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Jim Schembri’s new release movies – September 23

Article image for Jim Schembri’s new release movies – September 23


SNOWDEN *** (138 minutes) M

Many people might harbour doubts over the actions of Edward Snowden, the US official who, in 2013, decided to do his own Wikileaks-like data dump and reveal to the world how closely his government can keep track of its citizens.

Some consider him a hero; others, a traitor. Still others can’t quite decide, thinking Snowden a mixture of both, a well-intentioned patriot who did the wrong thing.

There’s no room for such ambivalence in the vision of director Oliver Stone, who in his sprawling, highly selective, undeniably compelling biopic tracks Snowden (Joseph Gordon-Levitt, in top form) as a frustrated idealist. His ultimate act of revelation is framed as a sacrifice made for the good of his fellow citizens, rather than as a betrayal of national security. Not much screentime is given to any opposing view.

Best known as a controversialist thanks to such great, politically charged films as Salvador, Platoon, Wall St and JFK, Stone did downshift his aggression after 9/11 with such good, if sedate, films as World Trade Center and W.

With its anti-government, pro-privacy agenda clearly visible on its sleeve, Snowden sounds a return to form for Stone. The great thing about that – as his masterpiece of misdirection JFK proved – is that you’re bound to enjoy the ride even if you don’t agree with his viewpoint.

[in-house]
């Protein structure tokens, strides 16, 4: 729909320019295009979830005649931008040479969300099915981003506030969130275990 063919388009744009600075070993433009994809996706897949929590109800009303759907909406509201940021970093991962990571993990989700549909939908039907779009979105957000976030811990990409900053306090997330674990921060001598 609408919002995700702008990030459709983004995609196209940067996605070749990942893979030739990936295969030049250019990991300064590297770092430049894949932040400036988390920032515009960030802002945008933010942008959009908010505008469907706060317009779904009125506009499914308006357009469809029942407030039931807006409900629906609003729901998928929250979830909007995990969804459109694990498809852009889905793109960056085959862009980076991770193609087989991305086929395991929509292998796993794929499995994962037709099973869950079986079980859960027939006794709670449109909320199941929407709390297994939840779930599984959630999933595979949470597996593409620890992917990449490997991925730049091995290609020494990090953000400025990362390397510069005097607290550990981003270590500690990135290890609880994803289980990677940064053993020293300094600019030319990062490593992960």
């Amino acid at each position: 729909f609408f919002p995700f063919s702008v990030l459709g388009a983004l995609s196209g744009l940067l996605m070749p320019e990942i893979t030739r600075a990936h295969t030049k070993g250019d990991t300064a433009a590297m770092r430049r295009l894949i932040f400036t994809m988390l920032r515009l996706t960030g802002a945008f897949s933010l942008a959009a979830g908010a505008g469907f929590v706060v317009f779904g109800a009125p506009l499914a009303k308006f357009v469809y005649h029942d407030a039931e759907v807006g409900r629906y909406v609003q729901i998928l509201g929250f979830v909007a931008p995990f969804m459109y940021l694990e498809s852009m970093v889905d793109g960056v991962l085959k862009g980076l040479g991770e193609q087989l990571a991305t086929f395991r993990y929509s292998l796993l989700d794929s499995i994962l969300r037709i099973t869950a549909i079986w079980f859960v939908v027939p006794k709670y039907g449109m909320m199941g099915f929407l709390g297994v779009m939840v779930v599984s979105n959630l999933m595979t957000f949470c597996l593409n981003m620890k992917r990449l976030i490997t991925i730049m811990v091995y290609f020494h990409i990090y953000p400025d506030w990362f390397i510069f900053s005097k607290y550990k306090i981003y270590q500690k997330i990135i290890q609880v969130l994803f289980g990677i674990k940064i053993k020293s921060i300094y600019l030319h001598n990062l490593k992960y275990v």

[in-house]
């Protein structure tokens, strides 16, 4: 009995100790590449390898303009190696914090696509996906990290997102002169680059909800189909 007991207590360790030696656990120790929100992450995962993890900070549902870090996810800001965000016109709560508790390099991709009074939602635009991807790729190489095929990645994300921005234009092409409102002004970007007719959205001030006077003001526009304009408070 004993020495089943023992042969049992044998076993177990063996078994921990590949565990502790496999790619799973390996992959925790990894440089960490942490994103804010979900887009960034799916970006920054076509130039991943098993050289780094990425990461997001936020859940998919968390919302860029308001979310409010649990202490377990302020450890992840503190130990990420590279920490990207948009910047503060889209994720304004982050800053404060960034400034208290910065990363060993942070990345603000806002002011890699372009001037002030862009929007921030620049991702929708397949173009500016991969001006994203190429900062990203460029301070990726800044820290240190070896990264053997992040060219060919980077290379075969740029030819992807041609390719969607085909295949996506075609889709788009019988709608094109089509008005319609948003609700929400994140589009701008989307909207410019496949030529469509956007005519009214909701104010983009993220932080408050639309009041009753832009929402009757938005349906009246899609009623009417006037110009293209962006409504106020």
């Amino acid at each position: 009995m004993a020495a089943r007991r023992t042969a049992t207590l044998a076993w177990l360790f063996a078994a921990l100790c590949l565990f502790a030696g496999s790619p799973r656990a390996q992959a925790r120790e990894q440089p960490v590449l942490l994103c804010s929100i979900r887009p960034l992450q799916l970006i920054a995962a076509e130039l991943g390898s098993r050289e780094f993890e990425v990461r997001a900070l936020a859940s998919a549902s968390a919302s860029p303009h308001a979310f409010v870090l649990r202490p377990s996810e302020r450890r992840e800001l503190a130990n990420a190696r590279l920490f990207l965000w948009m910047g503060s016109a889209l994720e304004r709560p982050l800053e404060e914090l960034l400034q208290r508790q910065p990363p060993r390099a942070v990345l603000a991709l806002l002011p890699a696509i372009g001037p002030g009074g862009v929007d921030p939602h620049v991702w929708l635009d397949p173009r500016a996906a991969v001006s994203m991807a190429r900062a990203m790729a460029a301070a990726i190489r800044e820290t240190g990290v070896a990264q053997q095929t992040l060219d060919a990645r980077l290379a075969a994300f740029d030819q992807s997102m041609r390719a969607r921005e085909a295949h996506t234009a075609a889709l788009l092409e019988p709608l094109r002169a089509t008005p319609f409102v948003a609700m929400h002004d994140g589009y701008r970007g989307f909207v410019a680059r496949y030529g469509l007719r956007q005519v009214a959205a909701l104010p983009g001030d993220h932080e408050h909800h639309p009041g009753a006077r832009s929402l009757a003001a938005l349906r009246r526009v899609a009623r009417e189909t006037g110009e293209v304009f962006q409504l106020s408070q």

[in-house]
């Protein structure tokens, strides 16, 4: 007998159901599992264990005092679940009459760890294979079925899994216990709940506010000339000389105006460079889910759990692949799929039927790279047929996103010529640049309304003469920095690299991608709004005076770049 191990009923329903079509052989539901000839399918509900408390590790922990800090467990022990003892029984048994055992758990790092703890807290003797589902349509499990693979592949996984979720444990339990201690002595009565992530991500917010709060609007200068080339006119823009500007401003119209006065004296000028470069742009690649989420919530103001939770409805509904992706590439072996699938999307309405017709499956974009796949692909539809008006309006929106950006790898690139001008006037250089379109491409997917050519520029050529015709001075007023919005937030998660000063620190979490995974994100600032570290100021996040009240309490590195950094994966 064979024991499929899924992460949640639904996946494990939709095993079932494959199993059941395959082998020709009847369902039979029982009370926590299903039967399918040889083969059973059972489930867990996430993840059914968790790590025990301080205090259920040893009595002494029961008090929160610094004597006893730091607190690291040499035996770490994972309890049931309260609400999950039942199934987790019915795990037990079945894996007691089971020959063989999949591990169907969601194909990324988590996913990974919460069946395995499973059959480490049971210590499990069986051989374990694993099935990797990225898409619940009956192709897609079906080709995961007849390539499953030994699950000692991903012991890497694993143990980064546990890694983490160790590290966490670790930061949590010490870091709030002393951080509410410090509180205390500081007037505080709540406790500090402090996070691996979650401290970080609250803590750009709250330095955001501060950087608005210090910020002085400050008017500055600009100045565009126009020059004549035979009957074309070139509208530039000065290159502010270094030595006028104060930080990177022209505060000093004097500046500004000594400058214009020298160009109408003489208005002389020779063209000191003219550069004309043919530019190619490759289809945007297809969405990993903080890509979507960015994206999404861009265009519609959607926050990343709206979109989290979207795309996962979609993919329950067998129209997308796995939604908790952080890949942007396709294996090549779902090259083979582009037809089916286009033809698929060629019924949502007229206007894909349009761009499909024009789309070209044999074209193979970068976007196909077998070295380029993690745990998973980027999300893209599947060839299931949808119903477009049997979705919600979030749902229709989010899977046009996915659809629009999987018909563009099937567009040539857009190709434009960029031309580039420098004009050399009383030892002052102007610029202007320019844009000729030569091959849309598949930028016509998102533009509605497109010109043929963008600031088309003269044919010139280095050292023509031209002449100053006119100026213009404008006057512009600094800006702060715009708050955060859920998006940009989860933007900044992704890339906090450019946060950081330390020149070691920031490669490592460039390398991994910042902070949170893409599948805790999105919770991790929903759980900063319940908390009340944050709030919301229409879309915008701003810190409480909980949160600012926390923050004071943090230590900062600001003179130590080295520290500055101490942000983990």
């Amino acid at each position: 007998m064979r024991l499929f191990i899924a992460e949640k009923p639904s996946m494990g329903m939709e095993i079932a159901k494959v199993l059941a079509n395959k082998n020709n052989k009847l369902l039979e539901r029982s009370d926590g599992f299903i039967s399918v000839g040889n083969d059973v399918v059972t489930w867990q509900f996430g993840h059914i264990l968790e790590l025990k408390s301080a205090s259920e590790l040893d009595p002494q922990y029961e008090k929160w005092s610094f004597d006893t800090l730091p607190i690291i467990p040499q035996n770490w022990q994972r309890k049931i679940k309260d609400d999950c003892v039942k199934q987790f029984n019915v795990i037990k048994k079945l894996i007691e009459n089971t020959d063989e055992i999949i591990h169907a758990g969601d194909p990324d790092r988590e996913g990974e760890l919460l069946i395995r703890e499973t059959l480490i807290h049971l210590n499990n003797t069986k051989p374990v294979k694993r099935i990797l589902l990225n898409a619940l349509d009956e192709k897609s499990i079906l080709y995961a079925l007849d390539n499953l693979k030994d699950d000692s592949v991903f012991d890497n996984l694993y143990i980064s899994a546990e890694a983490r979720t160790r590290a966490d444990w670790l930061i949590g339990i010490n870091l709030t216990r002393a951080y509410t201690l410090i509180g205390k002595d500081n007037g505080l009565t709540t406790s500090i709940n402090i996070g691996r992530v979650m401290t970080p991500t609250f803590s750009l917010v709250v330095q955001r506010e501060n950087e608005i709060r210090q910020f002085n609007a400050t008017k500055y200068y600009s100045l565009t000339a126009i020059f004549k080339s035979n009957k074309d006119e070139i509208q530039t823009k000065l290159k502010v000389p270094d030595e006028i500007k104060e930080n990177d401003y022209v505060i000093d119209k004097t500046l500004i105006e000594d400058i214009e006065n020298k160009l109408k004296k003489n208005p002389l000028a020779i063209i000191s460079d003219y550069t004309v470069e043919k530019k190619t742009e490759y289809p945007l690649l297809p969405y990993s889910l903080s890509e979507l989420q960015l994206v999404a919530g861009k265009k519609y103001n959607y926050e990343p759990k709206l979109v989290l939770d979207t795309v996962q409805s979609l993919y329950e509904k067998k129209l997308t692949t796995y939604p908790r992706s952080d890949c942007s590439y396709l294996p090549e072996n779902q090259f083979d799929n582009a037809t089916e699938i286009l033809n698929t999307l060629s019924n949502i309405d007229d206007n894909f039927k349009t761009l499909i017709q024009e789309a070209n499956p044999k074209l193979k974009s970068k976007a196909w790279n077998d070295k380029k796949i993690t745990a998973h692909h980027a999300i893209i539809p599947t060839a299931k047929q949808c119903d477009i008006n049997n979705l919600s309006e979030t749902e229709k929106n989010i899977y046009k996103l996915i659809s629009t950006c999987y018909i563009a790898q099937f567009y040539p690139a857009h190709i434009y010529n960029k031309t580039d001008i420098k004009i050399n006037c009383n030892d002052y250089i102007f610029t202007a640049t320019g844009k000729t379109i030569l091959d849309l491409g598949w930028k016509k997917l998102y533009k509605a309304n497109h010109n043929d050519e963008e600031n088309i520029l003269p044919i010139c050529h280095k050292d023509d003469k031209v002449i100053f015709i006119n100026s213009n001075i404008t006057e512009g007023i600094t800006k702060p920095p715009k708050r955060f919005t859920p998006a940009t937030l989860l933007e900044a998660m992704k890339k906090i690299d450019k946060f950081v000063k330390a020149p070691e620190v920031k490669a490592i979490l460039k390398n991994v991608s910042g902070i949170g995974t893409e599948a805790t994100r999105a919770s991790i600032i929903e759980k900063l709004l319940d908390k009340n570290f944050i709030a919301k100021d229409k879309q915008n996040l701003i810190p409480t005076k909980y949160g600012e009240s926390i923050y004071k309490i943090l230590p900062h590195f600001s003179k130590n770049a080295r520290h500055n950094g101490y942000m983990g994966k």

Gordon-Levitt (The Walk; Don Jon; Dark Knight) imbues Snowden with a soulful naivety while Shailene Woodley, as his girlfriend, again proves how good she can be away from a brainless franchise.

Stone has always been a great drama director, using dialogue the way action films use car chases and explosions. And while you might not always understand precisely what is being said – the techno-jargon in the film is unavoidable, sometimes amusing – you’re never in any doubt as to the import and impact of words.


STORKS **1/2 (87 minutes) G

Fun, forgettable school-holiday fodder in which the mythical storks that one delivered babies now deliver parcels. Written and directed by Nicholas Stoller (Forgetting Sarah Marshall; The Muppets; Bad Neighbours) the film’s cental silliness is matched by an ever-increasing pace that even eight-year old kids primed on too much sugar might find hard to follow. An enjoyable, disposable animated diversion.



Outstanding, engrossing documentary about The Beatles’ assault on the American market in the early 1960s and the change it wrought upon the volatile American landscape. Director Ron Howard has mixed lashings of archival footage that vividly conjure the pandemonium of the times with inevitable talking head segments that put the tours into social and musical context. Splendidly edited, there’s not a dull second and includes several revelations many casual fans might not know about, such as the band’s opposition to playing to segregated crowds. A must, especially for those who have so far resisted the allure of The Beatles.

See our special interview with Beatles expert Larry Kane.